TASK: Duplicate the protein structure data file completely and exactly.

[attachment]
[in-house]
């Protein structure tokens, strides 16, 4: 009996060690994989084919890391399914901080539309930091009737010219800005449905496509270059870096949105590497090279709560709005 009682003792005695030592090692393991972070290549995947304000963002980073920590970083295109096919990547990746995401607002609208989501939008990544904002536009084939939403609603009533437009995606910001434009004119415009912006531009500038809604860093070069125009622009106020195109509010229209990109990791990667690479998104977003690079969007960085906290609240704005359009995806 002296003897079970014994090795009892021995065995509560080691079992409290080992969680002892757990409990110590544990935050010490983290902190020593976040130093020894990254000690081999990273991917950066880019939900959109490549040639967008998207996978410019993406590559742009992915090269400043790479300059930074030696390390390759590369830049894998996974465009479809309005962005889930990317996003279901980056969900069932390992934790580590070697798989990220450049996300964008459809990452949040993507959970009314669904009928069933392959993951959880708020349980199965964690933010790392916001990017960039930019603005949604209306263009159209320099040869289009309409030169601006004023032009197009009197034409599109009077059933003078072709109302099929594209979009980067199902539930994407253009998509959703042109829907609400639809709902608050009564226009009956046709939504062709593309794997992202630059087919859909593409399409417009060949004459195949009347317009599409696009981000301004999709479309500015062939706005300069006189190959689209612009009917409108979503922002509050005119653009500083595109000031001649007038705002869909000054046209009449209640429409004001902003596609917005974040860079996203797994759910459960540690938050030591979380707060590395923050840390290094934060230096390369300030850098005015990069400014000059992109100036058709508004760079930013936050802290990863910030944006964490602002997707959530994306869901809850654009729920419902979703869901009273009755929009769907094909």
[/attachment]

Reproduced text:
[in-house]
């Protein structure tokens, strides 16, 4: 009996060690994989084919890391399914901080539309930091009737010219800005449905496509270059870096949105590497090279709560709005 009682003792005695030592090692393991972070290549995947304000963002980073920590970083295109096919990547990746995401607002609208989501939008990544904002536009084939939403609603009533437009995606910001434009004119415009912006531009500038809604860093070069125009622009106020195109509010229209990109990791990667690479998104977003690079969007960085906290609240704005359009995806 002296003897079970014994090795009892021995065995509560080691079992409290080992969680002892757990409990110590544990935050010490983290902190020593976040130093020894990254000690081999990273991917950066880019939900959109490549040639967008998207996978410019993406590559742009992915090269400043790479300059930074030696390390390759590369830049894998996974465009479809309005962005889930990317996003279901980056969900069932390992934790580590070697798989990220450049996300964008459809990452949040993507959970009314669904009928069933392959993951959880708020349980199965964690933010790392916001990017960039930019603005949604209306263009159209320099040869289009309409030169601006004023032009197009009197034409599109009077059933003078072709109302099929594209979009980067199902539930994407253009998509959703042109829907609400639809709902608050009564226009009956046709939504062709593309794997992202630059087919859909593409399409417009060949004459195949009347317009599409696009981000301004999709479309500015062939706005300069006189190959689209612009009917409108979503922002509050005119653009500083595109000031001649007038705002869909000054046209009449209640429409004001902003596609917005974040860079996203797994759910459960540690938050030591979380707060590395923050840390290094934060230096390369300030850098005015990069400014000059992109100036058709508004760079930013936050802290990863910030944006964490602002997707959530994306869901809850654009729920419902979703869901009273009755929009769907094909």